Clusters and the New Economics of Competition

Today's economic map of the world is dominated by what are called clusters: geographically concentrated critical masses of unusual competitive success in particular fields. Clusters are not unique, however; they are highly typical. Therein lies a paradox: the enduring competitive advantages in a global economy lie increasingly in local elements - knowledge, relationships, motivation - that distant rivals cannot match. Untangling the paradox of location in a global economy reveals a number of 'key' insights about how companies continually create competitive advantage. What happens inside companies is important, but clusters reveal that the immediate business environment outside companies plays a vital role as well. The role of locations has been overlooked for a long time, despite striking evidence that innovation and competitive success are geographically concentrated in many fields.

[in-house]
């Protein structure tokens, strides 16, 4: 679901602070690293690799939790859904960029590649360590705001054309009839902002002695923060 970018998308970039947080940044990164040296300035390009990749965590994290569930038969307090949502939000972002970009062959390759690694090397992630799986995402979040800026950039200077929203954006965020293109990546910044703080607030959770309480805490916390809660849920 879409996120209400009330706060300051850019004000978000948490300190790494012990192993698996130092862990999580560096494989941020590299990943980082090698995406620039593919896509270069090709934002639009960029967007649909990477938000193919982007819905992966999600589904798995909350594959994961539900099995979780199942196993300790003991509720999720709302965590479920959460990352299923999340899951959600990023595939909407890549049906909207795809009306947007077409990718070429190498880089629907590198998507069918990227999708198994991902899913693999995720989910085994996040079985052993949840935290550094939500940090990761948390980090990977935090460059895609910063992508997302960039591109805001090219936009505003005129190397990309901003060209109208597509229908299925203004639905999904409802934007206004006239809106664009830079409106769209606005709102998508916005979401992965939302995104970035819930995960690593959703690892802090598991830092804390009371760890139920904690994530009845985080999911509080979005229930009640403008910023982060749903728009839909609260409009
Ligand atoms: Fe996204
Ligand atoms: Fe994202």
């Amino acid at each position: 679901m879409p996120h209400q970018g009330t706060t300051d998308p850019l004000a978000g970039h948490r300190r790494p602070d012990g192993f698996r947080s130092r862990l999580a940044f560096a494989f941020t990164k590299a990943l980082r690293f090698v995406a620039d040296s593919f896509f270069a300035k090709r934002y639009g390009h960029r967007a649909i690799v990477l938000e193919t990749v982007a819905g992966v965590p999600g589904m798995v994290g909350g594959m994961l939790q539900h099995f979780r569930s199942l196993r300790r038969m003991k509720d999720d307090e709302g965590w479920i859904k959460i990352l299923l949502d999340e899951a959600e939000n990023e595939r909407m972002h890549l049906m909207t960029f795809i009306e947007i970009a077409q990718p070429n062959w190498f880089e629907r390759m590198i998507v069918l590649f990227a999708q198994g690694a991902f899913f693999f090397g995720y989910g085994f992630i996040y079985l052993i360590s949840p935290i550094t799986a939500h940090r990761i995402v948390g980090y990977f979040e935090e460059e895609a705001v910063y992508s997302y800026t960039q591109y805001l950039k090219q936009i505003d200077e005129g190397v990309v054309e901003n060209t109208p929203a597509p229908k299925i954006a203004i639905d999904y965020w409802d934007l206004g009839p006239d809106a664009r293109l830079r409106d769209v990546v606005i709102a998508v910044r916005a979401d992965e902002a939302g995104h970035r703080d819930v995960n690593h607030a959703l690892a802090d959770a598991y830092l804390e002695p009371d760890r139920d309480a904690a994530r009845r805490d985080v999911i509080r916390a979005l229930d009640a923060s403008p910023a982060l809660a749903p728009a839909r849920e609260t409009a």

• Authors: Michael E. Porter
  • Year: 1998
  • Organisation: Harvard Business School
  • Publisher: Harvard Business Review
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